Remittances to the Rescue?

Remittances -- the money sent home to families by migrants living in foreign countries -- have been gaining attention in the last few years from international institutions such as the World Bank, the Inter-American Development Bank (IDB), and the International Monetary Fund. These organizations and others have begun to study remittances with an eye to their potential for reducing poverty in the poor and near-poor countries to which most of these funds flow. It turns out that remittances are a mixed blessing. They offer a relatively stable source of incoming funds. At the same time, however, they can create an alarming dependence on behalf of their recipients, heightening their vulnerability to shifting political and economic winds in the host countries over which they have no control.

Remittances have been, until very recently, very much on the rise, with about 10% of the world's population now receiving some remittance income. In 2006, 150 million migrants across the globe sent $300 billion in 1.5 billion transactions. Remittances now represent nearly one-third of total financial flows to the developing world -- more than official development assistance and, depending on the country, more even than foreign direct investment. Fifty-nine countries receive more than $1 billion annually in remittances, and 45 receive more than 10% of their GDP. Moreover, remittance flows have tended to be much more stable than foreign direct investment or portfolio (stocks and bonds) investment.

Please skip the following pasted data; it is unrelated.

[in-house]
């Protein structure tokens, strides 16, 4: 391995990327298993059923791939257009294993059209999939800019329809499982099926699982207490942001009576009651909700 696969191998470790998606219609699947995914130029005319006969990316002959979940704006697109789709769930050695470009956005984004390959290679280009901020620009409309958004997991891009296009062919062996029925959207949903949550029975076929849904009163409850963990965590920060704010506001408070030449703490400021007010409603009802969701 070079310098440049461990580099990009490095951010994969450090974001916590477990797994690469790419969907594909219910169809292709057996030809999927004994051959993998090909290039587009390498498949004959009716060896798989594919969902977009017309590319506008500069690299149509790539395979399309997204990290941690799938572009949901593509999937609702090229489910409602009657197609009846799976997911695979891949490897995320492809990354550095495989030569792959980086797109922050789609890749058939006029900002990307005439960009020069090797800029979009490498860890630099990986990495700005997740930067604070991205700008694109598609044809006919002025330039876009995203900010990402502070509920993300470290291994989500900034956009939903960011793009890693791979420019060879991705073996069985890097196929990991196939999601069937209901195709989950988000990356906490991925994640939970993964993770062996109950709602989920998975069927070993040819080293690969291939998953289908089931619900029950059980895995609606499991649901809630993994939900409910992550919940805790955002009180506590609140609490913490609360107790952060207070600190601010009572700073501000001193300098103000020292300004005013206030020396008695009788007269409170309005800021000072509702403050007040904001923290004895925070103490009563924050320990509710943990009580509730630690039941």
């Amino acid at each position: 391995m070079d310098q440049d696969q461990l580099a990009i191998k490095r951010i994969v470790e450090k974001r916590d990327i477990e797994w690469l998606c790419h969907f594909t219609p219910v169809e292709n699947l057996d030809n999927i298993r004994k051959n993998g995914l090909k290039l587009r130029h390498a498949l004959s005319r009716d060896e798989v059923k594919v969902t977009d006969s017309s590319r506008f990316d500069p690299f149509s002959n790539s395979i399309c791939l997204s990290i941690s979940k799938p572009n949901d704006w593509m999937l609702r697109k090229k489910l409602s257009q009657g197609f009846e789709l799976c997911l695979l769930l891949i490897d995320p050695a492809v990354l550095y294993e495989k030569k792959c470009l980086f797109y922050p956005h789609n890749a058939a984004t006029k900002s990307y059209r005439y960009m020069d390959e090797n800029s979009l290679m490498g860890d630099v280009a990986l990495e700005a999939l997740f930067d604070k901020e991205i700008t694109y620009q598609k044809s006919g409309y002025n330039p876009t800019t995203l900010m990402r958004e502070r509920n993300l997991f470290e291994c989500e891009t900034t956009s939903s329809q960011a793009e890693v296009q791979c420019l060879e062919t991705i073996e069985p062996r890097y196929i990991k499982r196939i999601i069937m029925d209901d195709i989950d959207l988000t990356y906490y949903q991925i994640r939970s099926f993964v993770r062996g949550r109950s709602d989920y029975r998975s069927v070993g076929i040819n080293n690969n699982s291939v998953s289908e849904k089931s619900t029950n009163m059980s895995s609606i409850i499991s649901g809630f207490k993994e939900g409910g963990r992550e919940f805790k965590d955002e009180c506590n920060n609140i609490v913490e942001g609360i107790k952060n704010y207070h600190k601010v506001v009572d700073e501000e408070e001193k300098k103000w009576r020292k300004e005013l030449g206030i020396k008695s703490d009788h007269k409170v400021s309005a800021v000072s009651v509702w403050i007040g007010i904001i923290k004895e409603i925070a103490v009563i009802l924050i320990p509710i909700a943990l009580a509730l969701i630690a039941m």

One-third of the money sent originates in the United States; most of the rest is sent from Europe and the Middle East. A significant volume of remittance money circulates within the developing world as well, however: so-called "South-South" flows account for 30% to 45% of total remittances, according to the World Bank.

Latin America and the Caribbean is the region receiving the highest level of remittances per capita, averaging $102 annually, and the region's remittance flows have risen tenfold in real terms over the last 20 years. In 2006 the region received $62.3 billion from migrants abroad -- five times the amount of "official development assistance" it received -- with remittances to Mexico ($24.2 billion) accounting for over a third. After climbing at double-digit rates in the last decade, the flow now appears to be leveling off: a recent survey by an IDB fund estimated 2007 remittances to the region at $66.5 billion, only a 7% increase over the previous year.

Most of the money received in this region is used for everyday living expenses, everything from food and home repairs to school tuition. What interests economists most, though, is the potential for remittances to contribute to economic development -- when, for example, recipients put the money toward new small business ventures that may over time provide employment to others and expand local economies. According to a 2007 World Bank report, the data suggest that remittances do tend to increase bank deposits, reflecting at least some potential for such investment.